• How can molecular footprints from patient data be used to extract disease patterns?
  • What are the singular and common disease mechanisms of action in SARS-CoV infection and other comparable viruses?

Check out and download the Disease Maps COVID-19 network in GPML, SBML, SBGN-ML or SIF format.

In order to download a Disease Maps COVID-19 sub-map you would need to scroll in and select the sub-map you are interested in (example: PAMP signalling associated submap), then you can right click on the map and select the option that best suits you (GPML, SBML, SBGN-ML). The Simple Interaction File (SIF) resulting from each map Disease Maps COVID-19 sub-map can be downloaded from here

We provide a collection of recent relevant gene expression profile studies after registration and login. As always in CAMDA challenges, however, you can use any other datasets in addition or instead, including any other data modalities (transcriptomic, genomic, proteomic, GWAS, etc) as long as these are also available to colleagues.

Please sign up to announcements from the CAMDA general forum for alerts.

Please read and accept the data download agreement for access.

Literature AI for Drug Induced Liver Injury

Unexpected Drug-Induced Liver Injury (DILI) still is one of the main killers of promising novel drug candidates. It is a clinically significant disease that can lead to severe outcomes such as acute liver failure and even death. It remains one of the primary liabilities in drug development and regulatory clearance due to the limited performance of mandated preclinical models even today. The free text of scientific publications is still the main medium carrying DILI results from clinical practice or experimental studies. The textual data still has to be analysed manually. This process, however, is tedious and prone to human mistakes or omissions, as results are very rarely available in a standardized form or organized form. There is thus great hope that modern techniques from machine learning or natural language processing could provide powerful tools to better process and derive the underlying knowledge within free form texts. The pressing need to faster process potential drug candidates in the current COVID epidemic combined with recent advances in Artificial Intelligence for text processing make this Challenge particularly topical.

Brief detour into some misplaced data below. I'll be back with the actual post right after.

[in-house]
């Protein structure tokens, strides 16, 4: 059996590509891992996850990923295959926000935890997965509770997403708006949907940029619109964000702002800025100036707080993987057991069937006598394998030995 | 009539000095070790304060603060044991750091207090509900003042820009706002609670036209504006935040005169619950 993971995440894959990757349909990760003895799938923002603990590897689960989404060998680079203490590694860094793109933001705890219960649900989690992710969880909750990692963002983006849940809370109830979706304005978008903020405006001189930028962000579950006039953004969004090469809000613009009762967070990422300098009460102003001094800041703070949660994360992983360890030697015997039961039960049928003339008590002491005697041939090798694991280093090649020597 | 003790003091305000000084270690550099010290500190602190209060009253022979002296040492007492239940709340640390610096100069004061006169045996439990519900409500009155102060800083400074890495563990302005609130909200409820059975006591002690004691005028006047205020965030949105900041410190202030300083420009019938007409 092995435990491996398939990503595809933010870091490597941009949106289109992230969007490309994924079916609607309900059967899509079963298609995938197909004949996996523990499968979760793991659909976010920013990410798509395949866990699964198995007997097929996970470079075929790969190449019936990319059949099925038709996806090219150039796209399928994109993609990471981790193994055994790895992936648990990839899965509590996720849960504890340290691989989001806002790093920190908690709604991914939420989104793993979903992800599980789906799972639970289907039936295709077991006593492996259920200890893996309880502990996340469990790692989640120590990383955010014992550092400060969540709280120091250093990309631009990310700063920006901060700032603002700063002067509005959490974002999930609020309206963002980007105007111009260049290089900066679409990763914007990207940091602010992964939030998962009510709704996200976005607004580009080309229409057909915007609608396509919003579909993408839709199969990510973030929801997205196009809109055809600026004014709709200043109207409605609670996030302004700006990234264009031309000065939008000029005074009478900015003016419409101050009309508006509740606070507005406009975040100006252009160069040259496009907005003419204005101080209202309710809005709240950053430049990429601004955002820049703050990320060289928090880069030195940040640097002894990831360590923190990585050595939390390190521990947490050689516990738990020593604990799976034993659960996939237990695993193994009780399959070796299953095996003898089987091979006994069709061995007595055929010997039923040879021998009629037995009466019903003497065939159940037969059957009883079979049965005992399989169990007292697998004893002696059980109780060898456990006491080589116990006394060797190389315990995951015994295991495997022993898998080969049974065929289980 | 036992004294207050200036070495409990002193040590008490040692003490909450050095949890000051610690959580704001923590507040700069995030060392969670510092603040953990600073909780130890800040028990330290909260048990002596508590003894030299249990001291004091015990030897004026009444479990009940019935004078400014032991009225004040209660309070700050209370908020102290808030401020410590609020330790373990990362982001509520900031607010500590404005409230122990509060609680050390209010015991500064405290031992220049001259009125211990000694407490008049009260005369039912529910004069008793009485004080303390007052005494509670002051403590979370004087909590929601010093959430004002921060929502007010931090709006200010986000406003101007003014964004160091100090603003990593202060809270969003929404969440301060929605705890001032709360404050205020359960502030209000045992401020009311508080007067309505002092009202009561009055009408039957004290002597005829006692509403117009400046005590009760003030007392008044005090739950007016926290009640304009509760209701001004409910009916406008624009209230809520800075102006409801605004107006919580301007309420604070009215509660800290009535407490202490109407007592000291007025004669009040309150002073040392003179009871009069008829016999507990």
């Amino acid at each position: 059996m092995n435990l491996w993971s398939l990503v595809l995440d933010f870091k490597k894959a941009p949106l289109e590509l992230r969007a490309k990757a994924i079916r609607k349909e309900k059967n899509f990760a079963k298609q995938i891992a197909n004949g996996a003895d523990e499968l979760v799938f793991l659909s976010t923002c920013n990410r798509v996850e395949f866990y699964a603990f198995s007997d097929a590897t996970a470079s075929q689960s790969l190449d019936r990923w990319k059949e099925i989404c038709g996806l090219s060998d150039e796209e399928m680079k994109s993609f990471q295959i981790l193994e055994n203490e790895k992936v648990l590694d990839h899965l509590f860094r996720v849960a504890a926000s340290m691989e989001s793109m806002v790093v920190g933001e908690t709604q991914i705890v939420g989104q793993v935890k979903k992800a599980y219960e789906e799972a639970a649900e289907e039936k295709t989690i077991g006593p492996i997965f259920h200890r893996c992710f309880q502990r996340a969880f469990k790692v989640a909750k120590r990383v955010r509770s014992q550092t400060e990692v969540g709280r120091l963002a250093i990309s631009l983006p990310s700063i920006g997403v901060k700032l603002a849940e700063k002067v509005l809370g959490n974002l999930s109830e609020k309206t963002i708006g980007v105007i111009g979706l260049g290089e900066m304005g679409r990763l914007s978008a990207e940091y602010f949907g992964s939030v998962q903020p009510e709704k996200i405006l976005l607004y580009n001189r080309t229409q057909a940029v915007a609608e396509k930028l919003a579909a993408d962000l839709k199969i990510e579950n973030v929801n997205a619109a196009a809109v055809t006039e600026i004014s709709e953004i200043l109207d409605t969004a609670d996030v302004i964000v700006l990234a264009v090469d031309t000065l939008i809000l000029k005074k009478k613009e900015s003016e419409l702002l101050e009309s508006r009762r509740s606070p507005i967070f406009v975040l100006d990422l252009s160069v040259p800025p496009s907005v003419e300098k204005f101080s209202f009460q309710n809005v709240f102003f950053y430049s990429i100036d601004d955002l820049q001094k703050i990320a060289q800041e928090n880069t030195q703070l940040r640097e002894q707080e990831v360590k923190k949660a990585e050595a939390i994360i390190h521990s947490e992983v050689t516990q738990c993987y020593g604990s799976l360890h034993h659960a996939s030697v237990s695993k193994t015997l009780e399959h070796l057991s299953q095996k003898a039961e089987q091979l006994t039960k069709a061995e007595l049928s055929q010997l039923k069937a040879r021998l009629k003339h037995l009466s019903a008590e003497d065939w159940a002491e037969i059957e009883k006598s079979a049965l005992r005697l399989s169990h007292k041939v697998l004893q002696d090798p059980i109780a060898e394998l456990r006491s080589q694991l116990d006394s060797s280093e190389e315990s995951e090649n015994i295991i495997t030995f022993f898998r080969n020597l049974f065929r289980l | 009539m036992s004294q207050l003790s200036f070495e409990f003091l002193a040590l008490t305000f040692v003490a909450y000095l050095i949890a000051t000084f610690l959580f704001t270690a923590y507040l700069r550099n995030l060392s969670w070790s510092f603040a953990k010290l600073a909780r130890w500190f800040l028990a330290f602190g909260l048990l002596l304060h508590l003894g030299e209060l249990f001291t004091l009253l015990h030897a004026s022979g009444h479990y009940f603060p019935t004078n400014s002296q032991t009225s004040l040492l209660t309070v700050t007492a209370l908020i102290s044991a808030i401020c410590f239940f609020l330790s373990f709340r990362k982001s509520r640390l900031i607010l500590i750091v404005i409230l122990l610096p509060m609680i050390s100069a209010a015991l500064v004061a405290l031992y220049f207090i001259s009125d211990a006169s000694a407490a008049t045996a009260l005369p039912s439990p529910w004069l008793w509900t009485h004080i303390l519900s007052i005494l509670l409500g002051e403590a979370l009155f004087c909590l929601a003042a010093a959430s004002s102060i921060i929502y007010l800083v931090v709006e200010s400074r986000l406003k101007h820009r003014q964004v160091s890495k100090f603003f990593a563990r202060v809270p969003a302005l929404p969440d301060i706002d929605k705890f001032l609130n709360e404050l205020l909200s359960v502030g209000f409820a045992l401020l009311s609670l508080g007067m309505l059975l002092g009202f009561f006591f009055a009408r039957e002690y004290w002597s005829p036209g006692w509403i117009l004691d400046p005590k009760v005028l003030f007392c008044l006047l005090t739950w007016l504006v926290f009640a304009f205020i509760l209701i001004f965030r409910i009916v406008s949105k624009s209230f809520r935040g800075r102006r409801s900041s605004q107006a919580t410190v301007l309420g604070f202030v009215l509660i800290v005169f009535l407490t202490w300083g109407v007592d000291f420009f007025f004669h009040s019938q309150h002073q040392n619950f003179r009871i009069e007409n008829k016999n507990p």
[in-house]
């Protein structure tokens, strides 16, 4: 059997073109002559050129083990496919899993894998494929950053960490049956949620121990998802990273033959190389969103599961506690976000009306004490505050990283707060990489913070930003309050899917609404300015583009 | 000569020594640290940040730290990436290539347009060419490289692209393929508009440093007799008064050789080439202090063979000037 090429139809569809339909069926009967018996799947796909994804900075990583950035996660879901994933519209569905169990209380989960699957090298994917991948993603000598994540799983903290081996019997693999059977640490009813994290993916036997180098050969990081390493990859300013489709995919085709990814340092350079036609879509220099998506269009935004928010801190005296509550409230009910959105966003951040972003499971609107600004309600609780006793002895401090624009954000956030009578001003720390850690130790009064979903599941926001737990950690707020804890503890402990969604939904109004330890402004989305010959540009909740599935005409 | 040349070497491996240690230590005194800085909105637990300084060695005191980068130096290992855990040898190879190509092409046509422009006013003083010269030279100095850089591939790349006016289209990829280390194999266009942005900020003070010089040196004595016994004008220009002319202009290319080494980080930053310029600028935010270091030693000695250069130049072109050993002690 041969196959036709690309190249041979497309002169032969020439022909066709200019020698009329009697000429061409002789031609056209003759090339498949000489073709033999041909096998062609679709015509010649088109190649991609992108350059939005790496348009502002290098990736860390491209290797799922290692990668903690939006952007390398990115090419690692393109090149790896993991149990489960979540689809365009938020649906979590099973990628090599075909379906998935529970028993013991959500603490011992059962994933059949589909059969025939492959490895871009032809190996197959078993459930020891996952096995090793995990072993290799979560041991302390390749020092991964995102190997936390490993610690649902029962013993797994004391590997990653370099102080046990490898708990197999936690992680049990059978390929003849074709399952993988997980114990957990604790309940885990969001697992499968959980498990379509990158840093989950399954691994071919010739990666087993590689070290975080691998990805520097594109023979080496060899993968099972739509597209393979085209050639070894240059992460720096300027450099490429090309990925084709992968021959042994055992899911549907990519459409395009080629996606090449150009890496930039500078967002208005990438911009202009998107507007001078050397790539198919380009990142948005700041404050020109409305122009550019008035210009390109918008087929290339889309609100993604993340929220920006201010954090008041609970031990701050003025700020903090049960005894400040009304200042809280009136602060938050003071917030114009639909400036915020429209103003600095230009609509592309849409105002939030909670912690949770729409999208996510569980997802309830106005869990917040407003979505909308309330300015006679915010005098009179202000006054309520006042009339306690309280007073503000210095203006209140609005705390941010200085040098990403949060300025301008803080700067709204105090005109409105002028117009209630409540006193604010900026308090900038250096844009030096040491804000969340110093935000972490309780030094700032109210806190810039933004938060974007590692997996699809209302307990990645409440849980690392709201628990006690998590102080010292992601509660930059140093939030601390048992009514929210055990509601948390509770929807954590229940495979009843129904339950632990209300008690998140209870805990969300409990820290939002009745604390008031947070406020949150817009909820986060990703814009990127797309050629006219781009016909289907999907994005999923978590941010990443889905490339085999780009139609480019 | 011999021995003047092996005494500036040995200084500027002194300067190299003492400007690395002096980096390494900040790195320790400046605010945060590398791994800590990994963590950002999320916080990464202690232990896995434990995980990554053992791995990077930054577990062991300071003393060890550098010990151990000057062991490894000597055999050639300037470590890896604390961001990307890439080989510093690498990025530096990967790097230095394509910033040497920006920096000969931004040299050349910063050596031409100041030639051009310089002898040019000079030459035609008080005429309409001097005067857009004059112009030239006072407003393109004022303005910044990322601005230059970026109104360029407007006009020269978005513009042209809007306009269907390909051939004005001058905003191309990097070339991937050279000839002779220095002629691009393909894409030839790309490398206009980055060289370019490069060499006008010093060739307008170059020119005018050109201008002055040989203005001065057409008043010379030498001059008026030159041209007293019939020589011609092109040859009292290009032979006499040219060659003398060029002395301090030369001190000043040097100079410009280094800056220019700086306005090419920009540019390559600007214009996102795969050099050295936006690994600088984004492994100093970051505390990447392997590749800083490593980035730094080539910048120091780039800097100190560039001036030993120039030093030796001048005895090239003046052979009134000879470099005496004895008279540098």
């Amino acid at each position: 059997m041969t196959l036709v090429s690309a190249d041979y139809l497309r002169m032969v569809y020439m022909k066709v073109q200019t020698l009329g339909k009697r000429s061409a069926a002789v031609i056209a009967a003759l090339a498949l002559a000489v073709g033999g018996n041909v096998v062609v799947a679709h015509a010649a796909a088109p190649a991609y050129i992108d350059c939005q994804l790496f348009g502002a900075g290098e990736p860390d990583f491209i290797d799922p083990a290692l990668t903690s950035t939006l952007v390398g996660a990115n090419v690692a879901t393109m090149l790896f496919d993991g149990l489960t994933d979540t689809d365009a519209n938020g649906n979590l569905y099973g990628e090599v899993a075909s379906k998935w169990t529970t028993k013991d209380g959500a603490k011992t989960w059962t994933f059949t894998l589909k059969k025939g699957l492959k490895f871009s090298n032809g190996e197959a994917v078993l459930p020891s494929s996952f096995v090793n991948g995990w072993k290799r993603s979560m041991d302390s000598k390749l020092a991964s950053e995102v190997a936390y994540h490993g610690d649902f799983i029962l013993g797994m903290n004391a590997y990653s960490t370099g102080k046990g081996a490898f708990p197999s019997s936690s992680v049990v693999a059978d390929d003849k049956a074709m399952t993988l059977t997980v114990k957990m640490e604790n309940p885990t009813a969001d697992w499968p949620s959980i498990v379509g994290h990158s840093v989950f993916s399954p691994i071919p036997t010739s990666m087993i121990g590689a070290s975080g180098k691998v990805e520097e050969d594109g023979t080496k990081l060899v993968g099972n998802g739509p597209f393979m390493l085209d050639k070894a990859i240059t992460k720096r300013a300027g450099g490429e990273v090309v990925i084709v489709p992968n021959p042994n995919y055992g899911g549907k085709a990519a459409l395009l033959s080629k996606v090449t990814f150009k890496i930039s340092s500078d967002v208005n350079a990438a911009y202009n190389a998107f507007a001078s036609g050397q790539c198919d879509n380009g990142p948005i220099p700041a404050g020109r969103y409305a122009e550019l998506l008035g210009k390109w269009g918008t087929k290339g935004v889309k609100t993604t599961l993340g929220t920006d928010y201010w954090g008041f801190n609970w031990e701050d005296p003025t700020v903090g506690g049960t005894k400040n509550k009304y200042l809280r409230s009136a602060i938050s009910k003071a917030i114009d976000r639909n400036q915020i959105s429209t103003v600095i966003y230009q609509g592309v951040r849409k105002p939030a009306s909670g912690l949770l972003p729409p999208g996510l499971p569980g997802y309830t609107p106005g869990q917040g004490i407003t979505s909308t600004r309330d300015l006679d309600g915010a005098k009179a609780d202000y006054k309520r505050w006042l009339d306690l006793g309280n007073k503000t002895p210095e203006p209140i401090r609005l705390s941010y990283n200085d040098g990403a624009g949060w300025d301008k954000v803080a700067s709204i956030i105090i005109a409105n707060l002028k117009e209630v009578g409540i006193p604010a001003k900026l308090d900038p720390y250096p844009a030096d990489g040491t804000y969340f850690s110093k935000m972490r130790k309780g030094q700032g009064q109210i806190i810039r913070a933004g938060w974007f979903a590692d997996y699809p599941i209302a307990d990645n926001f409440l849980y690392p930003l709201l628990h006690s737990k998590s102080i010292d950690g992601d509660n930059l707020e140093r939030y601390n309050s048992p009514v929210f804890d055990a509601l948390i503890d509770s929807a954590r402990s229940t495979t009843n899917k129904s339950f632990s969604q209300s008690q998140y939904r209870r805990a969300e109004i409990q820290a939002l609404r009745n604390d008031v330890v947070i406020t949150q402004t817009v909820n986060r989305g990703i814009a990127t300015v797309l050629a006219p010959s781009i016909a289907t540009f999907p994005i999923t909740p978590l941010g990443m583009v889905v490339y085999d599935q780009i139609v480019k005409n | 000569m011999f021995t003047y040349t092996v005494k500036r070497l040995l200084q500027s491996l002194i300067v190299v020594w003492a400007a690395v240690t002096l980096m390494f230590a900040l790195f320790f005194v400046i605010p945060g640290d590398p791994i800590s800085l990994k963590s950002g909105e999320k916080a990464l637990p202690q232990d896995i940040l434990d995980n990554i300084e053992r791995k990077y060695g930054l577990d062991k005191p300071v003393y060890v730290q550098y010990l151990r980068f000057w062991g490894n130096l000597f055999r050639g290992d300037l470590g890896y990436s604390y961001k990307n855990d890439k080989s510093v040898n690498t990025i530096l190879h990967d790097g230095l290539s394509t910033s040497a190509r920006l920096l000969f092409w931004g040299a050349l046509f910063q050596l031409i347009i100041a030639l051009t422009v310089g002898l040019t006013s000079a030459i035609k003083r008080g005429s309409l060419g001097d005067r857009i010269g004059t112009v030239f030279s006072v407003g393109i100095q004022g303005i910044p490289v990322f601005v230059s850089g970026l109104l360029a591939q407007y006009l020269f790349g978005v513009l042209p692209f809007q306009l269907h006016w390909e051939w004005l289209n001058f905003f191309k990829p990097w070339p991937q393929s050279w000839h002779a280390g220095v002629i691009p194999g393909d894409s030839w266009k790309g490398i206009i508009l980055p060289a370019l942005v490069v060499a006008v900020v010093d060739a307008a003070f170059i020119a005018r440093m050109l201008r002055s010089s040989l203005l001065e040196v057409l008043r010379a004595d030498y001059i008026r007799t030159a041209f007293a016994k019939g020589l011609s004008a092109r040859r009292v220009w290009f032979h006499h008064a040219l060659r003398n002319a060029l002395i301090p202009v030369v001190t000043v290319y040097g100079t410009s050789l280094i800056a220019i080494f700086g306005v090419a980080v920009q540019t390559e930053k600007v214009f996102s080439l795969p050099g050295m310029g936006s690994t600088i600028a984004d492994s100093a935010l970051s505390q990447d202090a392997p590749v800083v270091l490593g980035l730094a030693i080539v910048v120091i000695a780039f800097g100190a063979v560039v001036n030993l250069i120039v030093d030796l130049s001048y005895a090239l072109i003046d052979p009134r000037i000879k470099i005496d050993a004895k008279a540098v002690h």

We have compiled a large set of PubMed papers relevant to DILI (positives) to be contrasted with a challenging set of unrelated papers (negatives). Both titles and abstracts have been collected. Can you build a classifier using modern AI or NLP techniques to identify the relevant papers?

  • The positive reference data set comprises of ~14,000 DILI related papers referenced in the NIH LiverTox database, which have been validated by a panel of DILI experts. This positive reference is split 50:50 into one part released for the challenge and one part withheld part for final performance testing.